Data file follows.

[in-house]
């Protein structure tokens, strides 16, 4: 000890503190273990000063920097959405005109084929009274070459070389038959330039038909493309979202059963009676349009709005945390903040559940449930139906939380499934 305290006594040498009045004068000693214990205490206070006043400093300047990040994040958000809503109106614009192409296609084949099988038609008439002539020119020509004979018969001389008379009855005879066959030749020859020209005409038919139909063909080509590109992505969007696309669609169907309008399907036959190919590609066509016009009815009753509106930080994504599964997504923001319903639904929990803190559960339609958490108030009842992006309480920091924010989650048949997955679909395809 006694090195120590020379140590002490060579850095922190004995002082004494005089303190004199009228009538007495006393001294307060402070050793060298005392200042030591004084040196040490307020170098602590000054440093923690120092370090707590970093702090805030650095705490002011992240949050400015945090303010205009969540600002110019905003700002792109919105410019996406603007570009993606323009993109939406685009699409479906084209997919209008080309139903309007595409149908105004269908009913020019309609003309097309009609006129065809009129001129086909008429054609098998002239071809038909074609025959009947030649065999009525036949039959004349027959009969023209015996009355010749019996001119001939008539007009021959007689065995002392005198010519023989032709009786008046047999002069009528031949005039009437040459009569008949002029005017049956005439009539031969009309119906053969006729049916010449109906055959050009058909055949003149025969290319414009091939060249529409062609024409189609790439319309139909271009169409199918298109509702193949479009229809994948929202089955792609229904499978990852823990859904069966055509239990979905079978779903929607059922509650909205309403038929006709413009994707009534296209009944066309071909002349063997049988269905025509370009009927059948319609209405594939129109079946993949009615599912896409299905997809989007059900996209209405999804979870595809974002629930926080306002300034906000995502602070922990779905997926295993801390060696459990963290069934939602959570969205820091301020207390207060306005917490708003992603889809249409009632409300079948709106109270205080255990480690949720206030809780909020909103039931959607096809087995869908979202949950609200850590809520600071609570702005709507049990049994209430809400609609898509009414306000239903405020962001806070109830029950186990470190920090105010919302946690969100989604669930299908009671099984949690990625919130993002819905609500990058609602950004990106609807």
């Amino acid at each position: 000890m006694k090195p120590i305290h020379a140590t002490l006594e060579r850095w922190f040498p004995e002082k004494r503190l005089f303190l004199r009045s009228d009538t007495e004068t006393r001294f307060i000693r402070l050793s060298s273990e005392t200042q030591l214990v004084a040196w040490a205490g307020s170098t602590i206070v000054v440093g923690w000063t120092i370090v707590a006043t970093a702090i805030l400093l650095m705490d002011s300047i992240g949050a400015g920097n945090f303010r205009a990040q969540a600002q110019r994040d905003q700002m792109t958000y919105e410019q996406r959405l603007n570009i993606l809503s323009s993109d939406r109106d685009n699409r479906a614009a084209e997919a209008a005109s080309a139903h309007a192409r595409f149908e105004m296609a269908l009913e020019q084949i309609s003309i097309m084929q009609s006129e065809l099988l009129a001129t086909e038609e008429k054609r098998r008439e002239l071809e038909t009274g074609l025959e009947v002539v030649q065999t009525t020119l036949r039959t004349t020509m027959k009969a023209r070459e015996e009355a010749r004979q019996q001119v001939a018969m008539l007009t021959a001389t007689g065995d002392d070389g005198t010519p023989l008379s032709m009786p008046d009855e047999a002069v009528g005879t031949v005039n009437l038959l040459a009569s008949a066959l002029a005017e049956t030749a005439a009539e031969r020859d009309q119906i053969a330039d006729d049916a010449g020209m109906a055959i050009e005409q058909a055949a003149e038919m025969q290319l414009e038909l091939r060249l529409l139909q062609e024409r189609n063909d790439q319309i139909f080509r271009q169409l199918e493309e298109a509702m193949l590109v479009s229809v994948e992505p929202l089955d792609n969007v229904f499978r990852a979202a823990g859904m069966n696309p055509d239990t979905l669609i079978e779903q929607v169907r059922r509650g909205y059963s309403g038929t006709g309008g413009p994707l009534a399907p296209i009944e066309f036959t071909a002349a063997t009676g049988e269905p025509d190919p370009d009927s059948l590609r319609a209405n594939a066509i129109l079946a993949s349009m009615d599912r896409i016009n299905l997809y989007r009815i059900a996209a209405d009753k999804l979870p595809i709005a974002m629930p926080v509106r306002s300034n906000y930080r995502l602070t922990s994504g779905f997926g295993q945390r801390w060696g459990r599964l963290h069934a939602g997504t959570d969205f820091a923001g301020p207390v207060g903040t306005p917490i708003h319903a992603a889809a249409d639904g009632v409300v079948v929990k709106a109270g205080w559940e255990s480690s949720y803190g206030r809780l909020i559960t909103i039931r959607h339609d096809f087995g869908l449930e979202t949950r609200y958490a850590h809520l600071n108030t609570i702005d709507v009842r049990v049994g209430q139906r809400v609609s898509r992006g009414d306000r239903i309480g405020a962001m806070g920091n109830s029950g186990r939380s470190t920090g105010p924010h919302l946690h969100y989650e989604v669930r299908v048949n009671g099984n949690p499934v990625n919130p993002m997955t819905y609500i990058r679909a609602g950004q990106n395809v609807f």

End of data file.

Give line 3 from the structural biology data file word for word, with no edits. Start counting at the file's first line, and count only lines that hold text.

């Amino acid at each position: 000890m006694k090195p120590i305290h020379a140590t002490l006594e060579r850095w922190f040498p004995e002082k004494r503190l005089f303190l004199r009045s009228d009538t007495e004068t006393r001294f307060i000693r402070l050793s060298s273990e005392t200042q030591l214990v004084a040196w040490a205490g307020s170098t602590i206070v000054v440093g923690w000063t120092i370090v707590a006043t970093a702090i805030l400093l650095m705490d002011s300047i992240g949050a400015g920097n945090f303010r205009a990040q969540a600002q110019r994040d905003q700002m792109t958000y919105e410019q996406r959405l603007n570009i993606l809503s323009s993109d939406r109106d685009n699409r479906a614009a084209e997919a209008a005109s080309a139903h309007a192409r595409f149908e105004m296609a269908l009913e020019q084949i309609s003309i097309m084929q009609s006129e065809l099988l009129a001129t086909e038609e008429k054609r098998r008439e002239l071809e038909t009274g074609l025959e009947v002539v030649q065999t009525t020119l036949r039959t004349t020509m027959k009969a023209r070459e015996e009355a010749r004979q019996q001119v001939a018969m008539l007009t021959a001389t007689g065995d002392d070389g005198t010519p023989l008379s032709m009786p008046d009855e047999a002069v009528g005879t031949v005039n009437l038959l040459a009569s008949a066959l002029a005017e049956t030749a005439a009539e031969r020859d009309q119906i053969a330039d006729d049916a010449g020209m109906a055959i050009e005409q058909a055949a003149e038919m025969q290319l414009e038909l091939r060249l529409l139909q062609e024409r189609n063909d790439q319309i139909f080509r271009q169409l199918e493309e298109a509702m193949l590109v479009s229809v994948e992505p929202l089955d792609n969007v229904f499978r990852a979202a823990g859904m069966n696309p055509d239990t979905l669609i079978e779903q929607v169907r059922r509650g909205y059963s309403g038929t006709g309008g413009p994707l009534a399907p296209i009944e066309f036959t071909a002349a063997t009676g049988e269905p025509d190919p370009d009927s059948l590609r319609a209405n594939a066509i129109l079946a993949s349009m009615d599912r896409i016009n299905l997809y989007r009815i059900a996209a209405d009753k999804l979870p595809i709005a974002m629930p926080v509106r306002s300034n906000y930080r995502l602070t922990s994504g779905f997926g295993q945390r801390w060696g459990r599964l963290h069934a939602g997504t959570d969205f820091a923001g301020p207390v207060g903040t306005p917490i708003h319903a992603a889809a249409d639904g009632v409300v079948v929990k709106a109270g205080w559940e255990s480690s949720y803190g206030r809780l909020i559960t909103i039931r959607h339609d096809f087995g869908l449930e979202t949950r609200y958490a850590h809520l600071n108030t609570i702005d709507v009842r049990v049994g209430q139906r809400v609609s898509r992006g009414d306000r239903i309480g405020a962001m806070g920091n109830s029950g186990r939380s470190t920090g105010p924010h919302l946690h969100y989650e989604v669930r299908v048949n009671g099984n949690p499934v990625n919130p993002m997955t819905y609500i990058r679909a609602g950004q990106n395809v609807f």